Why am I unhappy here?
I miss my family, my dogs, home cooked meals not cooked by me, my friends, the humid Florida air (okay… maybe not so much the humidity as the sunshine and lack of black ice). I’ve been told so many things about my unease in Montana by so many people; I’ve been told to come home, to push through, to find friends, to find another – less stressful – job, and to figure out if I’m uncomfortable or if this is God’s way of telling me this career path just isn’t for me.
So then why am I here?
I went from university to summer bliss in Isle Royale to zero job outlooks and a million turndowns to serving underprivileged youth in southwest Montana. Yes, I was desperate when I accepted the job, but I was also excited to spend the first 8 months of 2018 helping kids who actually need it in a place that is so beautiful I have literally dreamed of coming here since I was in 6th grade and first saw Roy Eberhardt on horseback in “Hoot.”
When I approached my host site supervisor about my worries of success in this job she told me that this was never going to be easy and that I should not use quantity as a tool for measurement in this situation. I came into a term of service with no one serving for months on end and was told that without me pushing through these next six months there would likely be a disappearance of the program in the upcoming year.
I have always enjoyed looking at myself as different – I never wanted to be considered normal because to me normality is bound to boredom. But these days normal sure looks tempting. Serving ACMNP in Isle Royale last summer was challenging for many reasons, but one of the most prevalent was because I embarked to re-established a lost partnership between non-profit and park with no prior experience and no one but myself to make the changes happen. Now I am in similar shoes but with even less direction and no guidance outside of the grant that brought me here.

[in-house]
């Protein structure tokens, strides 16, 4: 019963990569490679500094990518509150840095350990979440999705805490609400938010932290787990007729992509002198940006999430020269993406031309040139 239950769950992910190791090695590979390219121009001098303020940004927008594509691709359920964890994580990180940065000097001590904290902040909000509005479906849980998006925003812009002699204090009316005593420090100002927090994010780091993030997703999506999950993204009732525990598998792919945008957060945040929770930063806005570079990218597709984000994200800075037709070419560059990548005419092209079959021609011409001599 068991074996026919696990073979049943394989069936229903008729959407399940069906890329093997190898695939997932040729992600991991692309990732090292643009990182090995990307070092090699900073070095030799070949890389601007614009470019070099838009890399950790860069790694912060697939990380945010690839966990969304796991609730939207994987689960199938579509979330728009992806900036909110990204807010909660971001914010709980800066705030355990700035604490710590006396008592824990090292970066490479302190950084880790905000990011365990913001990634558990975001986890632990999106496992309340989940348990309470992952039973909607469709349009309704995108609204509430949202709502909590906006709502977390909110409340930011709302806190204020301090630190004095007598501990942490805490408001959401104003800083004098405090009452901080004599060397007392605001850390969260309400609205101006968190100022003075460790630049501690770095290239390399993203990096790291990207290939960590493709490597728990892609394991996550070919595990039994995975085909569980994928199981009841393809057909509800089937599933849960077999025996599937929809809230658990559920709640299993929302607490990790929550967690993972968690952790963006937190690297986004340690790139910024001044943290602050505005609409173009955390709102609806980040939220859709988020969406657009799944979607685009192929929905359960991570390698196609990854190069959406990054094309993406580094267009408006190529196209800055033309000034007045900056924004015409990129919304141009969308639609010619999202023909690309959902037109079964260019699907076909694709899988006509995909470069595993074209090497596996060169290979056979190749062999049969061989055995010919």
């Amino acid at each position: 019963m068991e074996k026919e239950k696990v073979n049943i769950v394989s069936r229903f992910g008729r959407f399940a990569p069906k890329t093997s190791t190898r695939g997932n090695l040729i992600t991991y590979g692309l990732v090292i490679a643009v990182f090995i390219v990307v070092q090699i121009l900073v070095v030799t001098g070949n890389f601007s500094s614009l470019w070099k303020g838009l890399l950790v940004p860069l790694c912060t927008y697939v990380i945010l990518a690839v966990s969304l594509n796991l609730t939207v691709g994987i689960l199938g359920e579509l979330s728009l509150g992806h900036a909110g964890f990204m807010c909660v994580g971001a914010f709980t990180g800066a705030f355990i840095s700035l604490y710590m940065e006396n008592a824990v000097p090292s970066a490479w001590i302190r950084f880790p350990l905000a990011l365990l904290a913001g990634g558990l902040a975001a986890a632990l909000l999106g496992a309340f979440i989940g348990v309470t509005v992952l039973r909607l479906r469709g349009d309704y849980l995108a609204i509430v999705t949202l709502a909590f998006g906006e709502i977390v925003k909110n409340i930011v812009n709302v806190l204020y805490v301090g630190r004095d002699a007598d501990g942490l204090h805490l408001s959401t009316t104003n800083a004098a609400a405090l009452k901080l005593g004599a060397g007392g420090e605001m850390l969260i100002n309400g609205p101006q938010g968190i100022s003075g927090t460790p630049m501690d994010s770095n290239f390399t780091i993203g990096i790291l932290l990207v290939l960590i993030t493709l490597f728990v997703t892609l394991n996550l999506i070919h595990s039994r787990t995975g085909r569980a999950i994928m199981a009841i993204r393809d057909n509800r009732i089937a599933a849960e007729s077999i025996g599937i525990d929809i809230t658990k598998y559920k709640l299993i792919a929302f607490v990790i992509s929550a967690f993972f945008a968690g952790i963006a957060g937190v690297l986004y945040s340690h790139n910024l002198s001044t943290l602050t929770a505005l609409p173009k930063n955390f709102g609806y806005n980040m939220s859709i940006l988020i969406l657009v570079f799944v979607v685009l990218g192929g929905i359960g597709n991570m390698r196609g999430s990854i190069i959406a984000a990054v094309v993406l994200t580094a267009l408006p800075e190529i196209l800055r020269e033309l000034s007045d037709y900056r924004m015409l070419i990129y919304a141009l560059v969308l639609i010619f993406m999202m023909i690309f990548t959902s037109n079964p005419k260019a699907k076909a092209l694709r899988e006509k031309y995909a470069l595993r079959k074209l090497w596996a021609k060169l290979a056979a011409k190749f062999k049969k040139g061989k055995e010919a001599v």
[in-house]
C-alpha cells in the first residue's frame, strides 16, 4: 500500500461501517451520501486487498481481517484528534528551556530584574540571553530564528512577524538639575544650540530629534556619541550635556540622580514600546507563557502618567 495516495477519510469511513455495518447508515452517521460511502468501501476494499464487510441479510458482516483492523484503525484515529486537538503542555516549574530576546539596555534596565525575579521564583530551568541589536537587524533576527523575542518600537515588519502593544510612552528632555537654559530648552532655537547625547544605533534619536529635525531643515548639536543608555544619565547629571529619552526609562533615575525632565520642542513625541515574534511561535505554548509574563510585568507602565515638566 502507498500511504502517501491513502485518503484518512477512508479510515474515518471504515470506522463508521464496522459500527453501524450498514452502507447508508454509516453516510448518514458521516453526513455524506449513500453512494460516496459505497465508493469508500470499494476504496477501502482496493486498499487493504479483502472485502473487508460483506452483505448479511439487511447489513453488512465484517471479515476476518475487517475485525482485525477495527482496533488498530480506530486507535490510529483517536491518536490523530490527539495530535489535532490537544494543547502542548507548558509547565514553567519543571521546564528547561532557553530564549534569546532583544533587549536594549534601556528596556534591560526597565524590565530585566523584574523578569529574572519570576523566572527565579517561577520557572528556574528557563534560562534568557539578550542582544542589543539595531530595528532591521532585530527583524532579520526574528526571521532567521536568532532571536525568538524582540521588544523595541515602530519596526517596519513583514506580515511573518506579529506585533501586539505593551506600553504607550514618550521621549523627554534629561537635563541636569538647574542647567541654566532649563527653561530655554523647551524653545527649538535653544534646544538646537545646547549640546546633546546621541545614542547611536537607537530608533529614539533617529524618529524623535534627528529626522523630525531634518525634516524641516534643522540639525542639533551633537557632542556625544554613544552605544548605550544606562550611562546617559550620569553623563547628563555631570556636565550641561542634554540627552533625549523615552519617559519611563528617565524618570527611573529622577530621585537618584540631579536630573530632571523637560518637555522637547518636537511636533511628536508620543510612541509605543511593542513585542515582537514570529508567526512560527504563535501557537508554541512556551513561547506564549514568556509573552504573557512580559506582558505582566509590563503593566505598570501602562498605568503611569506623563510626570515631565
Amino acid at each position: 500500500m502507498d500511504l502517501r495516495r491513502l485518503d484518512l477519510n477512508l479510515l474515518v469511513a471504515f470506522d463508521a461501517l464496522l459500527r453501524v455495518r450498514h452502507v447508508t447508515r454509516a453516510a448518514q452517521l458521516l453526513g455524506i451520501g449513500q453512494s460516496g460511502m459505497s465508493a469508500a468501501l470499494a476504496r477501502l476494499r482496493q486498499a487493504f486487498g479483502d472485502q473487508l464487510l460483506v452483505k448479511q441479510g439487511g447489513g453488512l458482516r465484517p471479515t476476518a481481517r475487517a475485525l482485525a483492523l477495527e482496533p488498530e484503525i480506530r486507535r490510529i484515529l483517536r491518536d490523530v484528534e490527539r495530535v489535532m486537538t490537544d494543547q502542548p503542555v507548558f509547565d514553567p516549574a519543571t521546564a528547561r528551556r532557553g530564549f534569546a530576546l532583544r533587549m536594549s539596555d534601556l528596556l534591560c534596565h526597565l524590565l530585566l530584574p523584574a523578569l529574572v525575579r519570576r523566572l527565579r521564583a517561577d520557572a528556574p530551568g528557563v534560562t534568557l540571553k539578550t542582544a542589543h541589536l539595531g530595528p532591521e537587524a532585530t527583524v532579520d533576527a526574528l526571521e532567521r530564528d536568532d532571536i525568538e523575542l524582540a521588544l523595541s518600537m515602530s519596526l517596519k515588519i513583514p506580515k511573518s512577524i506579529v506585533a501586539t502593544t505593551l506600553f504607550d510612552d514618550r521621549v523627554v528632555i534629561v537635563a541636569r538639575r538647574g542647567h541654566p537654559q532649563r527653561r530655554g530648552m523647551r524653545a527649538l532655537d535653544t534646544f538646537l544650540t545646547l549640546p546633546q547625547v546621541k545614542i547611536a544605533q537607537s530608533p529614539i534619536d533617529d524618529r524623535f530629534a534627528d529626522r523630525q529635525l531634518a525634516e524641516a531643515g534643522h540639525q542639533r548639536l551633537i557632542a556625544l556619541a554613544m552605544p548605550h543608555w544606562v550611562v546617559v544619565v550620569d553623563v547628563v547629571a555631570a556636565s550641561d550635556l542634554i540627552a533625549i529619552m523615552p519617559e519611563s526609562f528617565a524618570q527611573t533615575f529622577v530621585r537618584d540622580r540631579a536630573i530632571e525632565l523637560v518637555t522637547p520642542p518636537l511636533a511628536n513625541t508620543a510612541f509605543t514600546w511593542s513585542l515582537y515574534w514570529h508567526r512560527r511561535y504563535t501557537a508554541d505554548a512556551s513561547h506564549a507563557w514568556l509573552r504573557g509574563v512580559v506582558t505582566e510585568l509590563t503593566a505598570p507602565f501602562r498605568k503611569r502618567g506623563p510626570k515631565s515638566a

Wow, oh wow am I learning the value of good relationships. Even though I am thousands of miles from all that I know I still feel supported. Old co-workers, friends, and family members all are invested in my choice of challenging the unknown and they all want me to know it.
This past weekend was extended due to Presidents’ Day and I spontaneously decided to live it up and splurge for a quick trip home. I needed to see my people, snuggle with my dogs, and forget about the stress of creating a successful turnout in my AmeriCorps service. I thought that my surprise visit home would make my longing for my old routines even stronger, but instead home came with a subconscious supportive push to continue challenging myself through this new trail I’m blazing.
Thankfulness doesn’t even cover it. Trading snow cover for spring explorations, puppy kisses, and family game night was the exact weekend getaway I needed. I love all my people (and my fur babies, of course), but I will never forgive myself if I don’t give Montana all that I’ve got.
Besides, a little birdie told me it’ll all be worth the wait.